116 Shape Memory Alloys - Fundamentals and Applications

The SMA actuator was made to lift up a dead weight of 180 g, which induced 100 MPa stress
in the SMA actuator. The data acquisition rate was set at 5 samples per second, which was
sufficient to thoroughly examine the condition of SMA actuator during actuation and after the
current supply was cutoff.
The thermal conductivity values of grease and oil are higher than the air (i.e. λOIL, GREASE > λAIR) as
given in Table 2; therefore, the proposed heat sink will result in faster SMA cooling as compared
to ambient air cooling.
Other factor affecting the cooling time is the surface area. Since the surface area of SMA is
smaller than the surface area of PTFE tube (i.e. ASMA < APTFE), the heat from the SMA will
spread to the greater surface area of PTFE tube through the thermal conductive oil/grease, as
shown in Figure 5.

Material SMA Teflon tubing Thermal grease Thermal oil Air

Thermal 18 [3] 0.25 [40] 0.79 [41] 0.145 [40] 0.0257 [40]
conductivity (λ)
in W m−1 K−1

Table 2. Thermal conductivity of different material.

Figure 5. Area and heat dissipation model of (a) SMA with sink and (b) bare SMA.

6. Experiments and results

The SMA actuator was tested in ambient air, grease and oil, and time required by these cooling
media was analysed. However, the time required to restore last 0.5% strain is not included, as
it is not considered by the manufacturer. To assure the SMA properties, fresh specimen was
Development of Faster SMA Actuators 117
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used in each test. The strain induced in the SMA actuator is calculated by using Eq. (3) (strain
induced in SMA actuator).

Δl
% Strain = __
l
 ×100 (3)

Here,

∆l = Change in length of SMA actuator due to heating, taken in mm


l = Pre-deformed length of SMA actuator, taken in mm

6.1. Tests in ambient air

An 80 mm long bare SMA actuator specimen was tested in ambient air at 210, 310 and 410 mA
actuation currents. The time for a cycle was set 10 seconds, of them 1 second for heating and
remaining 9 seconds for relaxing of actuator. It was assured that SMA actuator should return
to its original condition before the next cycle started. The response of SMA actuator in the
ambient air actuation is given in Figure 6.

Figure 6. SMA actuator response in ambient air.

The negative sign on vertical axis in Figure 6 shows the contraction in SMA actuator. It was
found that heat energy produced at 210 mA heating current was too small to transform the
SMA from martensite to austenite, hence resulting in negligible strain. When SMA actua-
tor was actuated with 310 mA actuation current in ambient air, it could only be strained by
0.311%. This amount of strain is too small to be considered for any practical applications. The
reason for small strain was the insufficient heat to cause a crystal rearrangement in the crystal-
line structure of the SMA. However, when SMA actuator was heated with 410 mA actuation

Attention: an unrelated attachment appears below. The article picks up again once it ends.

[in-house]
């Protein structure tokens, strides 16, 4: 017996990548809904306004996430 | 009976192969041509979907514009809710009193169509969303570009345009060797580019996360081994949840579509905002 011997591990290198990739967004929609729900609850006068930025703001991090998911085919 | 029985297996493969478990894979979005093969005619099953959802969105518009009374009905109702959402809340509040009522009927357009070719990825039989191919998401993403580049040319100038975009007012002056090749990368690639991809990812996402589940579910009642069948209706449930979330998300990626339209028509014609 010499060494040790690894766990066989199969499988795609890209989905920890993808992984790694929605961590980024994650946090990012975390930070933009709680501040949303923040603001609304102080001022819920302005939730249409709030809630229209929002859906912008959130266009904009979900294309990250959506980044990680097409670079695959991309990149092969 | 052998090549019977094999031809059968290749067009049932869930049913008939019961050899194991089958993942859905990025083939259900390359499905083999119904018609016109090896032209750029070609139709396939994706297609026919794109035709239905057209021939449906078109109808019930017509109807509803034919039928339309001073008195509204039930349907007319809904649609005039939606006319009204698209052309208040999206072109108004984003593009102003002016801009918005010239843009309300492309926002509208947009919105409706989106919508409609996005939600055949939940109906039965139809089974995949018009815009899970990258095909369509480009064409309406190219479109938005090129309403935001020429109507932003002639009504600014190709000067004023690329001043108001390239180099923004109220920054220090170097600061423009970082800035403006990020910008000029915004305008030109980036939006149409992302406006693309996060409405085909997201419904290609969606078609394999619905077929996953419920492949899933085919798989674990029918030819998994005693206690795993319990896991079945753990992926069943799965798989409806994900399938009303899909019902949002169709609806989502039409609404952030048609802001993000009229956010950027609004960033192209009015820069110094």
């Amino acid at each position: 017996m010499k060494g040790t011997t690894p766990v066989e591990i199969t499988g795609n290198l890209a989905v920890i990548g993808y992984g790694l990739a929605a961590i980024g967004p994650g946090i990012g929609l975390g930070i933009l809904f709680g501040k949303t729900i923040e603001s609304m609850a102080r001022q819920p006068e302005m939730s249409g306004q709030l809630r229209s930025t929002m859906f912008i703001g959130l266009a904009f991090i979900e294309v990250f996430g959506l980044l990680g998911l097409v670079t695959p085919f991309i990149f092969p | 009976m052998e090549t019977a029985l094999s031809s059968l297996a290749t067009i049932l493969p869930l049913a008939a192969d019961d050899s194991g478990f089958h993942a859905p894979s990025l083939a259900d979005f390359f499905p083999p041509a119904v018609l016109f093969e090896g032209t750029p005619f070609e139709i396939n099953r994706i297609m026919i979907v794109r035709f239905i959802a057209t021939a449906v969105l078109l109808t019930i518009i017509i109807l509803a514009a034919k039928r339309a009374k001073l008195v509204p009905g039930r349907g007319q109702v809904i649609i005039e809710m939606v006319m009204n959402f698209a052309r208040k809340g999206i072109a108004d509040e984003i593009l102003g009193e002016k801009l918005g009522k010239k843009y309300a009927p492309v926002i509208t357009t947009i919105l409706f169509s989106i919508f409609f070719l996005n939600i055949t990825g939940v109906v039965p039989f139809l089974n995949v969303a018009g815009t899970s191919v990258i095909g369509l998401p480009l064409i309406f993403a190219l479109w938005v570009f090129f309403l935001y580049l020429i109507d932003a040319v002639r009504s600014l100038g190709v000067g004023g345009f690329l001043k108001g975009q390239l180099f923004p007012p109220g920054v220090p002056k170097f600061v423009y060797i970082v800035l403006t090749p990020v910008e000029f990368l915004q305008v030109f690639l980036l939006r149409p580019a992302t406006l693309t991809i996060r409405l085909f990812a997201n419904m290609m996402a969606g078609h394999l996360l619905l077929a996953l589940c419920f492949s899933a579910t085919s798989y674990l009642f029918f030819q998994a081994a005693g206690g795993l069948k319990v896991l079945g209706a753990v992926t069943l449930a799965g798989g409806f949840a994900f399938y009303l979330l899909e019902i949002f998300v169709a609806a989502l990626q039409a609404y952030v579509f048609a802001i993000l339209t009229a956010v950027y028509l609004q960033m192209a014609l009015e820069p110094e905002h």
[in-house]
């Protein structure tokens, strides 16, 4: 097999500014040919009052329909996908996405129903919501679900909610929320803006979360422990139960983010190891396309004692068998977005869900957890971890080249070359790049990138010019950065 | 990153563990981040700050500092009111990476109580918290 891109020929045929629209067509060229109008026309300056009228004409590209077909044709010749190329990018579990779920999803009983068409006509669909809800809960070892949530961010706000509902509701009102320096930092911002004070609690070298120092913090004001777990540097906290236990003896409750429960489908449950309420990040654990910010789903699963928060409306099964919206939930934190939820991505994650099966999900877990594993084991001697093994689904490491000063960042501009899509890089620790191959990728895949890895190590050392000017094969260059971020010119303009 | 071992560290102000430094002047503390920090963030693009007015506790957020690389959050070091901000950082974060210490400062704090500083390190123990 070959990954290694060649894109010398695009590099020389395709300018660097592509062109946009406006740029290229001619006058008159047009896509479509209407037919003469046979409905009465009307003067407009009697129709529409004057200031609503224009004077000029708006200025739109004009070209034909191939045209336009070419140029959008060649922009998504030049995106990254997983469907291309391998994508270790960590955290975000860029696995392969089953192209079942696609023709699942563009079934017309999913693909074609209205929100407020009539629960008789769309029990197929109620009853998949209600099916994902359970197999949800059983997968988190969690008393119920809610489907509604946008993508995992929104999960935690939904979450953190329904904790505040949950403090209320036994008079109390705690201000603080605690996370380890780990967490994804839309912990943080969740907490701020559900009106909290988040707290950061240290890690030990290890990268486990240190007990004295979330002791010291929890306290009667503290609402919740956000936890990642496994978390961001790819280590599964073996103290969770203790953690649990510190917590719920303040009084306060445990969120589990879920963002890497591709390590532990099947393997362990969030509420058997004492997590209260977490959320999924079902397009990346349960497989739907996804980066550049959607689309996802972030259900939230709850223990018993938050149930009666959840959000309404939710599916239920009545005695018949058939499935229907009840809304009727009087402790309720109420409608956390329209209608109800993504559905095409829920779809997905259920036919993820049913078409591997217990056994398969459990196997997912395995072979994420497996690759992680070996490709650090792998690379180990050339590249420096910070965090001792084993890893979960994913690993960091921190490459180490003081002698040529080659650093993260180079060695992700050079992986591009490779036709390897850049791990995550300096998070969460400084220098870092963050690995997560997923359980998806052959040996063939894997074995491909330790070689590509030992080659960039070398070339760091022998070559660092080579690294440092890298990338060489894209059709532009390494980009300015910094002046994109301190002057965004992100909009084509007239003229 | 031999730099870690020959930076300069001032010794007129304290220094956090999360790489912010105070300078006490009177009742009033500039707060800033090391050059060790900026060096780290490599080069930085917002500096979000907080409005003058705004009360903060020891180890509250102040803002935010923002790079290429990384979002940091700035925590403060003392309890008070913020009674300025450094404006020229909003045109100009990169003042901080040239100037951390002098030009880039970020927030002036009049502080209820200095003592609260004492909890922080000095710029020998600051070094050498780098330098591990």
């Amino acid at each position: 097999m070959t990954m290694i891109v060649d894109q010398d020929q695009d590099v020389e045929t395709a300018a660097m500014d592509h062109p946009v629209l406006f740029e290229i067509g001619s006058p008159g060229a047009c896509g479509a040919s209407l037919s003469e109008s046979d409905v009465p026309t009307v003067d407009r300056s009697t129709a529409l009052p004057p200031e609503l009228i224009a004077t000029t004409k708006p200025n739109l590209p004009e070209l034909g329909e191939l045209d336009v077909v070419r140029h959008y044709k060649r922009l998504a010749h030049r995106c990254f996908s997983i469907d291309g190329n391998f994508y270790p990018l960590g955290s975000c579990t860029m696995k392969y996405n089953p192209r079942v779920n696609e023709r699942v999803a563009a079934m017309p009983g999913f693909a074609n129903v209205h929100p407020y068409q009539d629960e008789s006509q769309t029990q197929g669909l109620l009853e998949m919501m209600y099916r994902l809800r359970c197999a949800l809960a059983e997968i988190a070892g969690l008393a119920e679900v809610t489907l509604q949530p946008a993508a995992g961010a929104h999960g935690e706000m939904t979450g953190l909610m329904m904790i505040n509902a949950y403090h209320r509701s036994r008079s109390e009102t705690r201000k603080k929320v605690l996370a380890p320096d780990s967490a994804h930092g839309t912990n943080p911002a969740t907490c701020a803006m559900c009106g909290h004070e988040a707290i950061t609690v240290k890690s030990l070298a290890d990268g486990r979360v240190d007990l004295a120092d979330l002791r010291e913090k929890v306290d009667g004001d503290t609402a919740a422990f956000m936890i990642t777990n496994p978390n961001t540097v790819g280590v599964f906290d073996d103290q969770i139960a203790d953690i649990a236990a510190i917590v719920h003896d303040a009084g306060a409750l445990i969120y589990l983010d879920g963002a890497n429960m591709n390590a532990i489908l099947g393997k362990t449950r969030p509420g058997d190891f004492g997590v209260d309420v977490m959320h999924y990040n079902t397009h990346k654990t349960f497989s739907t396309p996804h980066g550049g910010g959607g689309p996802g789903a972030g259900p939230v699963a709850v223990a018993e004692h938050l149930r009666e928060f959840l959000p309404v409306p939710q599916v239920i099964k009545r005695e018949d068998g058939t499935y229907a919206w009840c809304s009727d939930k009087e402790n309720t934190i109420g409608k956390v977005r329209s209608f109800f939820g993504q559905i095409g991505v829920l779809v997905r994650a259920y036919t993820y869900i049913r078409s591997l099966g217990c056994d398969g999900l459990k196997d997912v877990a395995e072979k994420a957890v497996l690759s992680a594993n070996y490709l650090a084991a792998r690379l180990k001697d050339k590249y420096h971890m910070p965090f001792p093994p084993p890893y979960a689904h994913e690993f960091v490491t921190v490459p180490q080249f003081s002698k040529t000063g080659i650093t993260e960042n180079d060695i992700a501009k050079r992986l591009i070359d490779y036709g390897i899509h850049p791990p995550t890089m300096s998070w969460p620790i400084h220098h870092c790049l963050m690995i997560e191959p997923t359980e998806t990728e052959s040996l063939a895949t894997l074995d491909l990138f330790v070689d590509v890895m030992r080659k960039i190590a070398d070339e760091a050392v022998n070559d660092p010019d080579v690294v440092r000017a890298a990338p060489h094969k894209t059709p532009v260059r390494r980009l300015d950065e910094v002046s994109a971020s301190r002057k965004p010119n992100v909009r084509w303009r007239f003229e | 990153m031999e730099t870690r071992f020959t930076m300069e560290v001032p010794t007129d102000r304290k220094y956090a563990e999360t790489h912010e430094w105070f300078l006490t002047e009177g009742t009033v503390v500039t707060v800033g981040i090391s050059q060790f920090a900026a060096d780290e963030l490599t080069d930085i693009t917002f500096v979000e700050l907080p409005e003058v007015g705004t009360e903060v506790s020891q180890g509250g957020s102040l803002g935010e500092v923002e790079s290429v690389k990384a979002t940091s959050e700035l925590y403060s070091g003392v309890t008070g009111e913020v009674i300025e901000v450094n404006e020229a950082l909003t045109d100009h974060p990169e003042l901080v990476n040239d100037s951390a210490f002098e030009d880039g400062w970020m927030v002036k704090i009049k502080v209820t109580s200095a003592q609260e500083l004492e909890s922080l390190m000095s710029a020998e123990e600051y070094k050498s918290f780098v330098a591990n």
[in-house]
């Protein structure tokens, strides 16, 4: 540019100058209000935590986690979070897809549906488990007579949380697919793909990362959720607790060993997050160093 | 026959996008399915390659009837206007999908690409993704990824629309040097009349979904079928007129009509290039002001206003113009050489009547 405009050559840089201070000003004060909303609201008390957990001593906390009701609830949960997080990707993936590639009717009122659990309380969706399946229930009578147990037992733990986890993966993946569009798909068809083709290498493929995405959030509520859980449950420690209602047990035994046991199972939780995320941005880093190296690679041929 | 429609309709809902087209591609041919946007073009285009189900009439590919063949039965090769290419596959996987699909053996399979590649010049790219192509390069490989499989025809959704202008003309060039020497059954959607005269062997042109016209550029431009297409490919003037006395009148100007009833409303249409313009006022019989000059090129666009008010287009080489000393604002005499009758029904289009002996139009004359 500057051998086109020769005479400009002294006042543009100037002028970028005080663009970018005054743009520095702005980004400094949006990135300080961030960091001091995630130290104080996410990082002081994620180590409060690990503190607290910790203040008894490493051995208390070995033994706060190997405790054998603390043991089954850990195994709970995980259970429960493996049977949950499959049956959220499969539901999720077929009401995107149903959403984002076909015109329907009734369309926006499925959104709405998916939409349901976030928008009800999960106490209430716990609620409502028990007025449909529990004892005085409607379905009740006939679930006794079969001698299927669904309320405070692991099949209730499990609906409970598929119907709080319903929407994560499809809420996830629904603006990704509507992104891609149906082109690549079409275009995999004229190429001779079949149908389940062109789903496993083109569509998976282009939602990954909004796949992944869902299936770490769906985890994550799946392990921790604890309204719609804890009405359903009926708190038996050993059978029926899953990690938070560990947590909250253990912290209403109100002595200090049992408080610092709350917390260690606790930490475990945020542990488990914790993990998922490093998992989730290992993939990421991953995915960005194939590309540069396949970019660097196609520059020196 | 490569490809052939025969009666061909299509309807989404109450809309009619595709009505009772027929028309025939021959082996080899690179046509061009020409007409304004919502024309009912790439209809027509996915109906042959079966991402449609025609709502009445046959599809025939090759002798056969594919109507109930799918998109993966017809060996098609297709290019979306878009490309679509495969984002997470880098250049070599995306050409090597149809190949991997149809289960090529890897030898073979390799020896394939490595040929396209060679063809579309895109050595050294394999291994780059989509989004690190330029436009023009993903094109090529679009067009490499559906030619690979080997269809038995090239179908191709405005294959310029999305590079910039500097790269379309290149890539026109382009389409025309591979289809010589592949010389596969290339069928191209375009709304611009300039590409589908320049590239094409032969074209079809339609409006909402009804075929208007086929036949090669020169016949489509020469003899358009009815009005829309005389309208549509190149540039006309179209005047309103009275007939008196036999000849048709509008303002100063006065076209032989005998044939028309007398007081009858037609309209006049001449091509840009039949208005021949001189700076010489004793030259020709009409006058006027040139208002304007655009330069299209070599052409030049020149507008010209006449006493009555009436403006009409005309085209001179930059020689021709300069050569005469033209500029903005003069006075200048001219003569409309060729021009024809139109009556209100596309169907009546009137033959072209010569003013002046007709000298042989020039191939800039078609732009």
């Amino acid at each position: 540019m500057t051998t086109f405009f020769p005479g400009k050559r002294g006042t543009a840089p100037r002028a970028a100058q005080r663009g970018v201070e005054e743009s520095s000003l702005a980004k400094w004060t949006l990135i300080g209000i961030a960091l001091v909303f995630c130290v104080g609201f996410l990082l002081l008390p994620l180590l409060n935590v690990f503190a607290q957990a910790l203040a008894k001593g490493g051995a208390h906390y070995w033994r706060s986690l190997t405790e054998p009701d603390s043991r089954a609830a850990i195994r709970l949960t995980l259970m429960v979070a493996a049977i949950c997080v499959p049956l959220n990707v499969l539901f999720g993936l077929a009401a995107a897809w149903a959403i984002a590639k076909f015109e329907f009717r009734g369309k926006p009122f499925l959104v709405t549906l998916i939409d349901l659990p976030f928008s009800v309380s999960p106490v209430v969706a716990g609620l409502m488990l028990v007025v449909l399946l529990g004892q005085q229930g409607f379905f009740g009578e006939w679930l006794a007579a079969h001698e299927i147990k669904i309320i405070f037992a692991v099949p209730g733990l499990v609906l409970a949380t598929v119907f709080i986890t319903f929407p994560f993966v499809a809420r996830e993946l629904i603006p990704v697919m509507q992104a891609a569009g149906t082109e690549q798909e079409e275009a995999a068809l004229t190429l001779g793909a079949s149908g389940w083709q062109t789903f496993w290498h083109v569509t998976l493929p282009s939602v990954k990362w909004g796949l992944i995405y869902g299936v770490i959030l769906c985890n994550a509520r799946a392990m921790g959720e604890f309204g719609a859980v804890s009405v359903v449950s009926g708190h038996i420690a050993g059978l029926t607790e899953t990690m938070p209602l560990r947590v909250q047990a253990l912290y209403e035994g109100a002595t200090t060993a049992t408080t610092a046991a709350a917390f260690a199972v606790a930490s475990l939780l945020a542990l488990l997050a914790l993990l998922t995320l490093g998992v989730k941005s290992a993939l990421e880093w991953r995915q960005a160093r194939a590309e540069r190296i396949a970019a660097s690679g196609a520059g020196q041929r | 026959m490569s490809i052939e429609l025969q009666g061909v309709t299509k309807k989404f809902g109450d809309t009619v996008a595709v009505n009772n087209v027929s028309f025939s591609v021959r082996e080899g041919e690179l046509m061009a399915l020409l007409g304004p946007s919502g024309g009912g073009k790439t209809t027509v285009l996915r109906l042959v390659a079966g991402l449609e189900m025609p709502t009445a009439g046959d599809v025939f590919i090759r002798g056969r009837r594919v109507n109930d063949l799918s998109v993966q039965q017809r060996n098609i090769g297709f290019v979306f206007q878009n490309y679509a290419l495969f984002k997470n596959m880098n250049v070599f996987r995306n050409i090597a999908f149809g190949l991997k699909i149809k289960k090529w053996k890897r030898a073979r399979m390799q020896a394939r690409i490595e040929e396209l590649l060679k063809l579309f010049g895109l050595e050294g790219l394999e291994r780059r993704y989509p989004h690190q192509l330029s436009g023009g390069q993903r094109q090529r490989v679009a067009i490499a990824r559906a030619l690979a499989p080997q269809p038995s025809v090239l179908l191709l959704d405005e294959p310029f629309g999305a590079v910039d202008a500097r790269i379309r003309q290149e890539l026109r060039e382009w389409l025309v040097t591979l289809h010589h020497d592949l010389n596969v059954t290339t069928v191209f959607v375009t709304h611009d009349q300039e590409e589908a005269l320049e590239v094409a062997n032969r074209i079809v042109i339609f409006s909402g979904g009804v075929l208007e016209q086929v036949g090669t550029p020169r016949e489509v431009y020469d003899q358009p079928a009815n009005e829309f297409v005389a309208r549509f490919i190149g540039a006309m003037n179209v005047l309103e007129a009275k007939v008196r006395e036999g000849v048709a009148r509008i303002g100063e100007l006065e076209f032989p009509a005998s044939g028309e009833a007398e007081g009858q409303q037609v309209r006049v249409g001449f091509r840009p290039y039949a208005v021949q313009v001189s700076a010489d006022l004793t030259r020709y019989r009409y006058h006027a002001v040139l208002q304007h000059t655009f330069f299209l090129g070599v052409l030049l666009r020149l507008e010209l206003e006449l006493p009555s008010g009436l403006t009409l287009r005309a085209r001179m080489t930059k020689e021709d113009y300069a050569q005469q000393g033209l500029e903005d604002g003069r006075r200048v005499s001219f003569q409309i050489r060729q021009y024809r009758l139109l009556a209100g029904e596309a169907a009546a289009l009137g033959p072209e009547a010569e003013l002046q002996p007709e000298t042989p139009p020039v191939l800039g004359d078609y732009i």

current, a strain of 3.68%, i.e. 3 mm of contraction in SMA actuator was observed. This amount
of strain is sufficient for many applications including minimal invasive surgery and other
118 Shape Memory Alloys - Fundamentals and Applications

robotic applications. Upon the cutoff of power supply, the wire relaxed in 2 seconds. In such
circumstances, the SMA actuator will have the working frequency of 0.333 Hz.

6.2. Tests in grease

For tests in grease, 90 mm long SMA actuator specimen was passed through an 80 mm long
grease-filled PTFE tube. Being surrounded with grease, the chances of overheating were mini-
mum; therefore, SMA actuator was actuated for 2 seconds as well. The SMA actuator sample
was actuated with 210, 310, 410, 500, 615 and 720 mA for 1 and 2 seconds, whereas 810 mA
actuation current was supplied for 1 second only.

6.2.1. One second actuation in grease

The SMA actuator specimen in grease-filled PTFE tube was actuated for 1 second at 210, 310,
410, 500, 615, 720 and 810 mA actuation currents. The time for a cycle was set 10 seconds, of
them 1 second for heating and remaining 9 seconds for relaxing of actuator. It was assured
that SMA could fully recover its initial form before the next cycle starts. Figure 7 shows the
response of SMA against 1 second actuation in grease.
Negative sign on the vertical axis in Figure 7 shows contraction in the SMA actuator against
the actuation.

Figure 7. SMA actuator response against 1 second actuation in grease.

It can be observed that no strain was induced in the SMA actuator at 210 mA actuation current.
The heat produced during actuation at 210 mA actuation was too low to cause a phase transfor-
mation in the actuator. At 310 mA heating current, the SMA actuator was strained by 0.0167%,
which is too small for any application of SMA as actuator. At 410 mA heating current, due to
rapid loss of heat to the coolant, i.e. grease, during heating, little amount of strain was induced in
Development of Faster SMA Actuators 119
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the SMA actuator, as compared to that produced in ambient air cooling, when heated with same
level of actuation current. The actuation current of 410 mA could strain the grease-cooled actua-
tor by 0.167%, which is only 4.54% of the strain produced in the ambient air-cooled SMA actua-
tor at same actuation current. As discussed in the previous portions that due to higher thermal
conductivity of grease than that of air, the heat loss rate to the grease was higher. Other reason for